As I am actively making sense of and working through the layers of resentment that kept me from living my truth and acknowledging that of my ex, I have been reflecting and journaling on the following questions (hopefully these questions will be useful to you if you are dealing with resentment in your relationships or your organizations):

  • What was the injustice/s or the grievance/s that occurred and to whom?
  • When did the resentment/s begin? Who started it…and who really started it?
  • What insecurities helped keep the resentment alive in me and the other party?
  • Would I still see the issue the same way if the roles were reverse? Why or why not?
  • If I could go back to the very first offense, what would I say now knowing all that I know from my experiences?
  • Moving forward, how do I plan on addressing issues of distrust (a lack of trust based upon experience) so that resentment cannot take root?
  • How and what am I putting into practice so that I communicate anger or injustice in a way that I hear myself first, then can be heard by others?
  • What lessons would I want my daughter to learn in order for her to live a life free of resentment?

Whew Lord! Folx, this is a BIG one for me!

I would love to hear from you. Feel free to add your comments below or email me your thoughts/comments/questions. Also, please feel free to share this post with anyone who may find it useful.

Love, Justice and Liberation!

Breathe Again

President-elect Joe Biden, his wife Jill Biden, and members of the Biden family, along with Vice President-elect Kamala Harris, her husband Doug Emhoff stand on stage Saturday, Nov. 7, 2020, in Wilmington, Del. (AP Photo/Andrew Harnik)


Presenting: Madam Vice President-elect, Kamala D. Harris and President-elect Joseph R. Biden! Kamala Harris is the first Black, Indian-American and female person to EVER to be elected VP. Joe Biden is the first presidential candidate to receive more than 74 million votes. He is also the oldest president-elect at the age of 77.

It is evident that not everyone is celebrating this historic win. For some in our country (and abroad) this leadership shift is traumatic, painful and possibly met with suspicion. I appreciate what my cousin (in my head) Dave Chappelle said during his monologue last night on Saturday Night Live about “being a humble winner.”  Dave also painted a picture of what white folk, police officers and those who may feel disenfranchised by the election results may be dealing with and provided some advice in a way that only Dave Chappelle can get away with:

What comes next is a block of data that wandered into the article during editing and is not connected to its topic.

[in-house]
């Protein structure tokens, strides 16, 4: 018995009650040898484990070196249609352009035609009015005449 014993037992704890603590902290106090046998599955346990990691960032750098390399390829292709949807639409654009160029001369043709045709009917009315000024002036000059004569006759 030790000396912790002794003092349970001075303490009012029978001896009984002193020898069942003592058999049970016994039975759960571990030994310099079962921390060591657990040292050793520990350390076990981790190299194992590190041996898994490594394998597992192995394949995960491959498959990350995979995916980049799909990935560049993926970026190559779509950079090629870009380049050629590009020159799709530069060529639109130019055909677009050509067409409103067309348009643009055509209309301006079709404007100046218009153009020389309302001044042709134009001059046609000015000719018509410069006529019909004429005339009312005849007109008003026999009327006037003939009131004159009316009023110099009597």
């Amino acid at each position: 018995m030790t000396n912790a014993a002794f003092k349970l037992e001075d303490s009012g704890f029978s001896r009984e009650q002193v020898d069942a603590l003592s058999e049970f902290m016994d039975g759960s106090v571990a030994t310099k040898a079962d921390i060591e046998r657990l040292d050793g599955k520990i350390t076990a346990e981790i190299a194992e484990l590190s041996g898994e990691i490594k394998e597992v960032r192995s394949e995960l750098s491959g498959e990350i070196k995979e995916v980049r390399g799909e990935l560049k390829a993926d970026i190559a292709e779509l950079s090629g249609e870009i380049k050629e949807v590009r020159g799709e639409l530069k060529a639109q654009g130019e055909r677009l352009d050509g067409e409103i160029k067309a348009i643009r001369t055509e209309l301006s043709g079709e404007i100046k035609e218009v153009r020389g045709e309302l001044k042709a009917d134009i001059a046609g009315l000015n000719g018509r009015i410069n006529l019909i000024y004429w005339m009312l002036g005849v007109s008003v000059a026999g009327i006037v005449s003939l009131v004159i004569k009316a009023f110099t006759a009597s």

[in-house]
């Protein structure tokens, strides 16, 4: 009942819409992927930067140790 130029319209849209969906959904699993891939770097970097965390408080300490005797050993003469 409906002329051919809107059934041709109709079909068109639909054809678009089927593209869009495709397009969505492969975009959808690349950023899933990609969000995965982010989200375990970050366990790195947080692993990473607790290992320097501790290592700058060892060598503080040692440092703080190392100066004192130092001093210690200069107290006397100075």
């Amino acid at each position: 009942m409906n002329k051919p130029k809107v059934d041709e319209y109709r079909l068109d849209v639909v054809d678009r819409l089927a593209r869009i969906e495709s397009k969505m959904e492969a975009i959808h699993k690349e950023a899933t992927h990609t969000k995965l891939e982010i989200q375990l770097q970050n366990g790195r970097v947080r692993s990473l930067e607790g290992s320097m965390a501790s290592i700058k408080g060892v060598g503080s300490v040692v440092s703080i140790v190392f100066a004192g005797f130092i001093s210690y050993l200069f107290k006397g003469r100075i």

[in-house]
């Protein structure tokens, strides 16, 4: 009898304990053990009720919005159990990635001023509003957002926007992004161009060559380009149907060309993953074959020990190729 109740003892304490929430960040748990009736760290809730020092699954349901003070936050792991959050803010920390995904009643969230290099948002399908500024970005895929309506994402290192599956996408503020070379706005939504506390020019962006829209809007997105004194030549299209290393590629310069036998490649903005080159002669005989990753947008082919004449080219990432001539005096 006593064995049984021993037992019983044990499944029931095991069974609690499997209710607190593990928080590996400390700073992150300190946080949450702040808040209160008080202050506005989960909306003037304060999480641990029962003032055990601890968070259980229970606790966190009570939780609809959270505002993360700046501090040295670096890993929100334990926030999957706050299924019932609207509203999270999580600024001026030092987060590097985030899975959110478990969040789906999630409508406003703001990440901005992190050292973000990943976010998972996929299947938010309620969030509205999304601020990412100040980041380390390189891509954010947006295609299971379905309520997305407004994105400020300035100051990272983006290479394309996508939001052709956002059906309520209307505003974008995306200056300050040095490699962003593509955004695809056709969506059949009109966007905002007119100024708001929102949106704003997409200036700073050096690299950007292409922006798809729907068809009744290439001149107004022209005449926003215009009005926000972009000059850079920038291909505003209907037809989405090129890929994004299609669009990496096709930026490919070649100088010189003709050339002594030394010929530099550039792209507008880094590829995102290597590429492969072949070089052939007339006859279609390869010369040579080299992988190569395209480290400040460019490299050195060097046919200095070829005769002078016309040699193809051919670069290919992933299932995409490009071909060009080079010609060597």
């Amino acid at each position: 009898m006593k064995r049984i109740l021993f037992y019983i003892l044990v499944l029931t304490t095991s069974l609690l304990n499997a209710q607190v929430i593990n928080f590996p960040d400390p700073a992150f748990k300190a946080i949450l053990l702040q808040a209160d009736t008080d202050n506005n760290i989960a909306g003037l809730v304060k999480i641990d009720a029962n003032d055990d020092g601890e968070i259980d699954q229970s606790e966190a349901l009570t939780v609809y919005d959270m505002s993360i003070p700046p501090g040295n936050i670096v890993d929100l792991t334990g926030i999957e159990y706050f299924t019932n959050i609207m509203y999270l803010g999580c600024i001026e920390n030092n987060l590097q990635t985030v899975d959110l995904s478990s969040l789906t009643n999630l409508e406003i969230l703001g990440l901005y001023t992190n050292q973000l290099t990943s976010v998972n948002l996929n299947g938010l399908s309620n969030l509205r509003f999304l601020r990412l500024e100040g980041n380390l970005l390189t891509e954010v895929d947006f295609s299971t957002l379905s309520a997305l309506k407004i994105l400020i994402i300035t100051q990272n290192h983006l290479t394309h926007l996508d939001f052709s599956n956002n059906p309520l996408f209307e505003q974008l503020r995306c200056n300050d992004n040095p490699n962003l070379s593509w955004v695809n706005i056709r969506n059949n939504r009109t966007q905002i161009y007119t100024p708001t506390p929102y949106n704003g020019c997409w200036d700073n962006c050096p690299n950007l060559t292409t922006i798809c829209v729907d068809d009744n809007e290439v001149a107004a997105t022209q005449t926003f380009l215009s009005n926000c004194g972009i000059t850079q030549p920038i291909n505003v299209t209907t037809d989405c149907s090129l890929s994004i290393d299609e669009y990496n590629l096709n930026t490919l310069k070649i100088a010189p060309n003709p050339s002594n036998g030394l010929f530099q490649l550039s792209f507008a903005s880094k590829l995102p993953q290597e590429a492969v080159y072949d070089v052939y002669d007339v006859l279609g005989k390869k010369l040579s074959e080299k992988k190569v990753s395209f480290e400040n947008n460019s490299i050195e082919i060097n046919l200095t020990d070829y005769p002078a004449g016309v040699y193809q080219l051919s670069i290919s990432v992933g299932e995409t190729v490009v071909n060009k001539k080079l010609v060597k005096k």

“…Here’s the difference between me and you: You guys hate each other for that [feelings of anguish, pain, like no one cares, ingratitude, etc.] , and I don’t hate anybody; I just hate that feeling. That’s what I fight through. That’s what I suggest you fight through. You got to find a way to live your life. You got to find a way to forgive each other. You got to find a way to find joy in your existence in spite of that feeling, and if you can’t do that…[a special Dave Chappelle invitation for some “lessons.” Said another way, you need to learn from Black Folk how to survive and thrive in the face of oppression].”

There is just so much that can be said about the 2020 election cycle…I am not going to do that now. We have experienced enough. Instead, I am going to share my reflections that I posted yesterday on Instagram. As usual, I have about 5000 questions for us to ponder as we think about how to move forward. Take some time with the questions and I welcome you to share other reflective prompts with me that you feel might help us to begin to address the external and internal barriers to liberation.

BTW, if you happen to find my musings useful or just plain witty, feel free to forward this email accordingly!

Here’s to Love, Justice and Liberation!